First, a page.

Although it would be good to find artefacts in pristine condition the reality is somewhat different. More often the items arrive broken, with pieces missing and rusting away. As Mike always puts it, "they'll have to go through the works."

Ayres Patent Tennis Court Marker

An early Ayres patent tennis court marker in as found conditionThe restored Ayres patent tennis court marker

Greens Multum In Parvo

The mower was completely rusted and seized.

We renewed the gear shaft with a brand new replacement.

The rear roller was completely overhauled.

Whether small hand tools or three quarter ton mowers they all get the same treatment - some just take longer to finish than others. Then there is the other restoration project that takes years to complete.

Ransomes sold its first 42" combination roller motor mower in 1902 to Cadbury's of Birmingham. The photographs of this machine have been used in relentless marketing ploys by Ransomes ever since. Thanks to Ransomes, Cadbury's World and Peugot Talbot we were able to track down the whereabouts of this famous machines only to find the the remains were in very bad shape. The cutting cylinder had been smashed off with a sledge hammer but still tied on with rope, the grass box assembly was missing, as were the drive chains, carburettor, magneto, and oil drip feed. At some time in the past the radiator had been added to replace the original water tank. The original Simms engine had been replaced by Ransomes in 1904 with a Simms engine they had built under licence because the original was prone to seizing.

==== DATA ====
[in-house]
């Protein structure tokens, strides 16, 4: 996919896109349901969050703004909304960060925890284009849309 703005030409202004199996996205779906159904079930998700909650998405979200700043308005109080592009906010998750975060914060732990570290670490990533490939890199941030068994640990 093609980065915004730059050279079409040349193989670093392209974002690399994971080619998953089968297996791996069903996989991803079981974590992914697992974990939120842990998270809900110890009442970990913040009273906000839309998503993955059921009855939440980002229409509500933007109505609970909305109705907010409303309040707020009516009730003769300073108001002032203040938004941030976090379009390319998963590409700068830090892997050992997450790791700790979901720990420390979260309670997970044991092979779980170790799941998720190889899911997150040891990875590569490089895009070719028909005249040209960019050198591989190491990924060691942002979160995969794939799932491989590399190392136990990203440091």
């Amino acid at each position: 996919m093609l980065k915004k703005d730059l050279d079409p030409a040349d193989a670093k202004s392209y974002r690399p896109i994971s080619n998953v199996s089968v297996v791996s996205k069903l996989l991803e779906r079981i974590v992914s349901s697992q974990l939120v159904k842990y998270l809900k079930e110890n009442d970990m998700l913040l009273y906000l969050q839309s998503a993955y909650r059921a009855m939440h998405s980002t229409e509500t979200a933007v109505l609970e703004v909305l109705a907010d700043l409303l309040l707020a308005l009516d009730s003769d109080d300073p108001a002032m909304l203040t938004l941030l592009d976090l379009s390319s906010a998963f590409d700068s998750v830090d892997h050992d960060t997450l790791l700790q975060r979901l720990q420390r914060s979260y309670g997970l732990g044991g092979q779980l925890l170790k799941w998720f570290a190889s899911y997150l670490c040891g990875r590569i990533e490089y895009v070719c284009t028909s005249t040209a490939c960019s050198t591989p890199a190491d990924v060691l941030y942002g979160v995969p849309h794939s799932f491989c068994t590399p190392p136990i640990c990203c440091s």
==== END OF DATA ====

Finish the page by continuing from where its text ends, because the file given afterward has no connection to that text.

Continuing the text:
We looked a the job long and hard before taking it on and and we have shut the door on it more than once. But the possibilities can eat away at you! The project took four long years to complete, the missing parts came from a wide range of donors - the Zenith carburettor from a 1904 Humber car and the magneto from another single cylinder car of the same period and were both found at the Beaulieu Autojumble. A period oil feeder came from an auction as did a Ransomes cast iron seat. Thanks to the skill of Andrew MacMorland the box assembly was refabricated from an original project he had undertaken some years ago. Andrew was also involved with removing the radiator, replacing the water cooling tank and putting the engine back into its original condition.